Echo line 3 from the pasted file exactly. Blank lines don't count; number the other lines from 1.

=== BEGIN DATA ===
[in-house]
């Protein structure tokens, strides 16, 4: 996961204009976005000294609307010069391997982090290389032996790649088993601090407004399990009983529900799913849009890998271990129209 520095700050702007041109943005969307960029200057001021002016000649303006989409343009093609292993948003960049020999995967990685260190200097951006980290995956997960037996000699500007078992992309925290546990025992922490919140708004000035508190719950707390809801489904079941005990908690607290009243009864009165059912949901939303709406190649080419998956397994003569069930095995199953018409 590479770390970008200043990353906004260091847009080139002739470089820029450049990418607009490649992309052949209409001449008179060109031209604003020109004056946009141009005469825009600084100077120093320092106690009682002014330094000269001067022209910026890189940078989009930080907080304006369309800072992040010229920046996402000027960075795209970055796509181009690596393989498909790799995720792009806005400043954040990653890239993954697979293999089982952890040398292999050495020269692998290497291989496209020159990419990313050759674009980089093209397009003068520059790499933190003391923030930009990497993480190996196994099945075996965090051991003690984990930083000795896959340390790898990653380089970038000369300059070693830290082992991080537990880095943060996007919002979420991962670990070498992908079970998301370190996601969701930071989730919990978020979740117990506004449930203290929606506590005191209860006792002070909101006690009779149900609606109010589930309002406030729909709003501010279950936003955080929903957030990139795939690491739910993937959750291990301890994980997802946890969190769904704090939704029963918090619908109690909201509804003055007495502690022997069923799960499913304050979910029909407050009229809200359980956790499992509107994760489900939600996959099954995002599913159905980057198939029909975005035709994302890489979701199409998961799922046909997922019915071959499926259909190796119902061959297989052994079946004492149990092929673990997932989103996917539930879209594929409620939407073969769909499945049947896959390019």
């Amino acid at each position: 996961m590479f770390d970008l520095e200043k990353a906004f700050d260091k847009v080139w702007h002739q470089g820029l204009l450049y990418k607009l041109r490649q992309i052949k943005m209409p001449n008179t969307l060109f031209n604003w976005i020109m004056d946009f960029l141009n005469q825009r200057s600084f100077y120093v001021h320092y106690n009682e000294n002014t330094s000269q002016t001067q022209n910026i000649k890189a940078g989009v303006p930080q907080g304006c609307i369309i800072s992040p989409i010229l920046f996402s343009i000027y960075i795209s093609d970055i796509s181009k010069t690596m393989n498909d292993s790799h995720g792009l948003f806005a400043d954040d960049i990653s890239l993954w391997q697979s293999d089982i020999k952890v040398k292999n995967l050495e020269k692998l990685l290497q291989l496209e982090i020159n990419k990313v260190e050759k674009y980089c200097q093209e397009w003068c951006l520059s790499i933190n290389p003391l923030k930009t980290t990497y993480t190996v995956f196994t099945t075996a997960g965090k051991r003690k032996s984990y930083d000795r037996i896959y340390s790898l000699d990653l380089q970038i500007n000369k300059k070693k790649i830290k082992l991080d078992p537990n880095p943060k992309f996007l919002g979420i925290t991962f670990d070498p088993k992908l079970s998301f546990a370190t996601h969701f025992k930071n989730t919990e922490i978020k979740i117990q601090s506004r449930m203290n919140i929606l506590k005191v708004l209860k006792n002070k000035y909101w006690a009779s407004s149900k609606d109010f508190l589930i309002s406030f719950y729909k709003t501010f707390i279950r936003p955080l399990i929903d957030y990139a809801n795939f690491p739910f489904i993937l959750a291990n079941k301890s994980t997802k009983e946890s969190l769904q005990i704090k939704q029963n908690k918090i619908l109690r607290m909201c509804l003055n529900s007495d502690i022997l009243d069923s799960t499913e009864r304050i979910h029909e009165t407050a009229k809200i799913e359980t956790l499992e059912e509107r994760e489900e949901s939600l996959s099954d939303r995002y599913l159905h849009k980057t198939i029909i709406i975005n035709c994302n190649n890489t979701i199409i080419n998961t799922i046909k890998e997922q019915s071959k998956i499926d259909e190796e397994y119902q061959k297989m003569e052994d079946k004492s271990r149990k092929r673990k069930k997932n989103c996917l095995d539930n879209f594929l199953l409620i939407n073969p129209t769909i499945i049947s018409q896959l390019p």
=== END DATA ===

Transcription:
């Amino acid at each position: 996961m590479f770390d970008l520095e200043k990353a906004f700050d260091k847009v080139w702007h002739q470089g820029l204009l450049y990418k607009l041109r490649q992309i052949k943005m209409p001449n008179t969307l060109f031209n604003w976005i020109m004056d946009f960029l141009n005469q825009r200057s600084f100077y120093v001021h320092y106690n009682e000294n002014t330094s000269q002016t001067q022209n910026i000649k890189a940078g989009v303006p930080q907080g304006c609307i369309i800072s992040p989409i010229l920046f996402s343009i000027y960075i795209s093609d970055i796509s181009k010069t690596m393989n498909d292993s790799h995720g792009l948003f806005a400043d954040d960049i990653s890239l993954w391997q697979s293999d089982i020999k952890v040398k292999n995967l050495e020269k692998l990685l290497q291989l496209e982090i020159n990419k990313v260190e050759k674009y980089c200097q093209e397009w003068c951006l520059s790499i933190n290389p003391l923030k930009t980290t990497y993480t190996v995956f196994t099945t075996a997960g965090k051991r003690k032996s984990y930083d000795r037996i896959y340390s790898l000699d990653l380089q970038i500007n000369k300059k070693k790649i830290k082992l991080d078992p537990n880095p943060k992309f996007l919002g979420i925290t991962f670990d070498p088993k992908l079970s998301f546990a370190t996601h969701f025992k930071n989730t919990e922490i978020k979740i117990q601090s506004r449930m203290n919140i929606l506590k005191v708004l209860k006792n002070k000035y909101w006690a009779s407004s149900k609606d109010f508190l589930i309002s406030f719950y729909k709003t501010f707390i279950r936003p955080l399990i929903d957030y990139a809801n795939f690491p739910f489904i993937l959750a291990n079941k301890s994980t997802k009983e946890s969190l769904q005990i704090k939704q029963n908690k918090i619908l109690r607290m909201c509804l003055n529900s007495d502690i022997l009243d069923s799960t499913e009864r304050i979910h029909e009165t407050a009229k809200i799913e359980t956790l499992e059912e509107r994760e489900e949901s939600l996959s099954d939303r995002y599913l159905h849009k980057t198939i029909i709406i975005n035709c994302n190649n890489t979701i199409i080419n998961t799922i046909k890998e997922q019915s071959k998956i499926d259909e190796e397994y119902q061959k297989m003569e052994d079946k004492s271990r149990k092929r673990k069930k997932n989103c996917l095995d539930n879209f594929l199953l409620i939407n073969p129209t769909i499945i049947s018409q896959l390019p």